Seven Taliban suicide attackers stormed a police station in the centre of Jalalabad city in eastern Afghanistan on Thursday, killing 10 policemen in a major assault ahead of the presidential election.
The target of the three-hour truck bomb and gun assault was a police station near the governor's house in the city, which has been the scene of repeated militant attacks in recent years.
The Taliban have vowed a campaign of violence to disrupt the election on April 5, and a spokesman for the insurgents claimed responsibility for the early-morning suicide strike which also left a civilian dead.
"Ten policemen, including the district police chief, were killed and 14 police were wounded," deputy interior minister Mohammad Ayoub Salangi told AFP. "One civilian was also killed, and all seven attackers.
Sediq Sediqqi, spokesman for the interior ministry, said one or two attackers had holed up in a small room inside the police station before they were finally killed by security forces.
- Taliban target elections -
The attack began when a mini-truck loaded with explosives was detonated at the police station's entrance, leaving debris littered across the surrounding streets as security forces cordoned off the scene.
About 20 people had been treated for injuries at the city's main hospital.
The area of the attack includes the compound of the governor of Nangarhar province, of which Jalalabad is the capital, several other government buildings and the state-run television station.
Ten days ago Taliban leaders vowed to target the presidential election, urging their fighters to attack polling staff, voters and security forces before the vote to choose a successor to President Hamid Karzai.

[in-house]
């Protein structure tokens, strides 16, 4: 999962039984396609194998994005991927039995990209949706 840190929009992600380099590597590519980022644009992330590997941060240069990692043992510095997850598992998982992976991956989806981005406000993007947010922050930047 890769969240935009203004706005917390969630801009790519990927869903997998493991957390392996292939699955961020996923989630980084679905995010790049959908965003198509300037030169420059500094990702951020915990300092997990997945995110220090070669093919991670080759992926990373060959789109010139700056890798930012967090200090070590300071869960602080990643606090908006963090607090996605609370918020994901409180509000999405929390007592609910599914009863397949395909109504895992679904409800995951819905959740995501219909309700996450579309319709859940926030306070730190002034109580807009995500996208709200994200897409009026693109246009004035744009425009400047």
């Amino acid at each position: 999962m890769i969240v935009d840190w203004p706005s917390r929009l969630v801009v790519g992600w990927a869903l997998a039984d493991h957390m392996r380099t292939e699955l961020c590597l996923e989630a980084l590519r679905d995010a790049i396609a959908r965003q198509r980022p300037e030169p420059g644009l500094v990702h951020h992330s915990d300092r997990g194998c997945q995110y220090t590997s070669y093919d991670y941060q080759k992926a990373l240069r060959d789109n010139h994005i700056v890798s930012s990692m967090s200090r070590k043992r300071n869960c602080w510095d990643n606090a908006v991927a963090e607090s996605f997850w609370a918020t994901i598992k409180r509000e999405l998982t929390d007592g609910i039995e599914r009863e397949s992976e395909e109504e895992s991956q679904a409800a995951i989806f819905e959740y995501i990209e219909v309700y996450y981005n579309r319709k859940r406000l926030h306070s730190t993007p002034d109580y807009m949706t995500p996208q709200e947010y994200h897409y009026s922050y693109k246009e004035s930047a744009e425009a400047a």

On Tuesday a suicide bomber killed 16 people at a crowded market in the northern province of Faryab. There was no claim of responsibility for that attack.
"(These attacks) are an attempt to disrupt the elections, an important political and historic event in the history of Afghanistan," a government statement said, accusing the militants of receiving support from neighbouring Pakistan.
Previous Afghan elections have been badly marred by violence as the Islamist militants display their opposition to the US-backed polls.
Another bloodstained election would damage claims by international donors that the expensive military and civilian intervention in Afghanistan since 2001 has made progress in establishing a functioning state system.
NATO combat troops are withdrawing from the country after 13 years of fighting a fierce Islamist insurgency, which erupted when the Taliban were ousted from power after the 9/11 attacks on the United States.
Karzai, who is barred from serving a third term in office, has consistently said Afghanistan will hold a safe and clean election, despite previous violence and allegations of massive fraud when he won the last poll five years ago.
The election front-runners are Abdullah Abdullah, who came second in 2009, former foreign minister Zalmai Rassoul and former World Bank economist Ashraf Ghani.
The next president will face a testing new era as the Afghan army and police take on the Taliban without the assistance of 53,000 NATO combat troops.